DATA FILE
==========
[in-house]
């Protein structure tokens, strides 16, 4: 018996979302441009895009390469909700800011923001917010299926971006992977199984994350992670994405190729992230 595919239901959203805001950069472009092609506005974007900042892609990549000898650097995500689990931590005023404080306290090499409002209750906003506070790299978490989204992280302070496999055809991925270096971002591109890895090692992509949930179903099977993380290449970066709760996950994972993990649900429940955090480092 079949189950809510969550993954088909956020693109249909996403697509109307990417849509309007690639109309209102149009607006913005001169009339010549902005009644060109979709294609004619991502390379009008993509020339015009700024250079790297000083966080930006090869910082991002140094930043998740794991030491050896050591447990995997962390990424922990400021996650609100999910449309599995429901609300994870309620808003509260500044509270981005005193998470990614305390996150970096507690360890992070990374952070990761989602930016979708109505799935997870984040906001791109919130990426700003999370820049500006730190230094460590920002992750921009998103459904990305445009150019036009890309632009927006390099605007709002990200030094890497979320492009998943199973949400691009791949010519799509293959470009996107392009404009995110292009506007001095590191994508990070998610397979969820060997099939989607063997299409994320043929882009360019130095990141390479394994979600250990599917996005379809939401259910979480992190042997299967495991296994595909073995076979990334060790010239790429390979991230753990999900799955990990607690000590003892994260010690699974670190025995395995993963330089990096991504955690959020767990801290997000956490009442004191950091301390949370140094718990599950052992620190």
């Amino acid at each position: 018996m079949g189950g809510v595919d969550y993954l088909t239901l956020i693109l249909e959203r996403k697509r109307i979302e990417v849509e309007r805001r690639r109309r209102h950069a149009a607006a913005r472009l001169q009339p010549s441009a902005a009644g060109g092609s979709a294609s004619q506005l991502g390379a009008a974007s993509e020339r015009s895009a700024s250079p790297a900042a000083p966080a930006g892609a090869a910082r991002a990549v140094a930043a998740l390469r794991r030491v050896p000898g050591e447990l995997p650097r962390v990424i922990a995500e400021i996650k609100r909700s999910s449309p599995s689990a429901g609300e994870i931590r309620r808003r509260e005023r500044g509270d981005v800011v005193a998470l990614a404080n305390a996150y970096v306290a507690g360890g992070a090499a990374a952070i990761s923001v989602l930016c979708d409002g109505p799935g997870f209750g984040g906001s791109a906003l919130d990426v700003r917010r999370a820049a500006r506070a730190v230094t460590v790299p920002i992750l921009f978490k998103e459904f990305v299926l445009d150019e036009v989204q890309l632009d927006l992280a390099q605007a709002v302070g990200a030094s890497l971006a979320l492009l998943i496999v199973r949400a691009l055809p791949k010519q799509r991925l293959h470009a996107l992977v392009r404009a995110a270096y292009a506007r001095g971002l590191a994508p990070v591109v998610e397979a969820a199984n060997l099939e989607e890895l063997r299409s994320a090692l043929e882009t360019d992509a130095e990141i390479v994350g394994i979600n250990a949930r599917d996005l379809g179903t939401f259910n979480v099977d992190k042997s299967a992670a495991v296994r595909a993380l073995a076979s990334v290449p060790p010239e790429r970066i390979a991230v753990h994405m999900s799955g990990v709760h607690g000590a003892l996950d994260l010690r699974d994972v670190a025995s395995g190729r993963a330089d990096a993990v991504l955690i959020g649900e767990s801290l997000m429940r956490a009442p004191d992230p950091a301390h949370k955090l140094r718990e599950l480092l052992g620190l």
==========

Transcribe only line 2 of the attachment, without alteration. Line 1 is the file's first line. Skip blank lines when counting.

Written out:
């Protein structure tokens, strides 16, 4: 018996979302441009895009390469909700800011923001917010299926971006992977199984994350992670994405190729992230 595919239901959203805001950069472009092609506005974007900042892609990549000898650097995500689990931590005023404080306290090499409002209750906003506070790299978490989204992280302070496999055809991925270096971002591109890895090692992509949930179903099977993380290449970066709760996950994972993990649900429940955090480092 079949189950809510969550993954088909956020693109249909996403697509109307990417849509309007690639109309209102149009607006913005001169009339010549902005009644060109979709294609004619991502390379009008993509020339015009700024250079790297000083966080930006090869910082991002140094930043998740794991030491050896050591447990995997962390990424922990400021996650609100999910449309599995429901609300994870309620808003509260500044509270981005005193998470990614305390996150970096507690360890992070990374952070990761989602930016979708109505799935997870984040906001791109919130990426700003999370820049500006730190230094460590920002992750921009998103459904990305445009150019036009890309632009927006390099605007709002990200030094890497979320492009998943199973949400691009791949010519799509293959470009996107392009404009995110292009506007001095590191994508990070998610397979969820060997099939989607063997299409994320043929882009360019130095990141390479394994979600250990599917996005379809939401259910979480992190042997299967495991296994595909073995076979990334060790010239790429390979991230753990999900799955990990607690000590003892994260010690699974670190025995395995993963330089990096991504955690959020767990801290997000956490009442004191950091301390949370140094718990599950052992620190």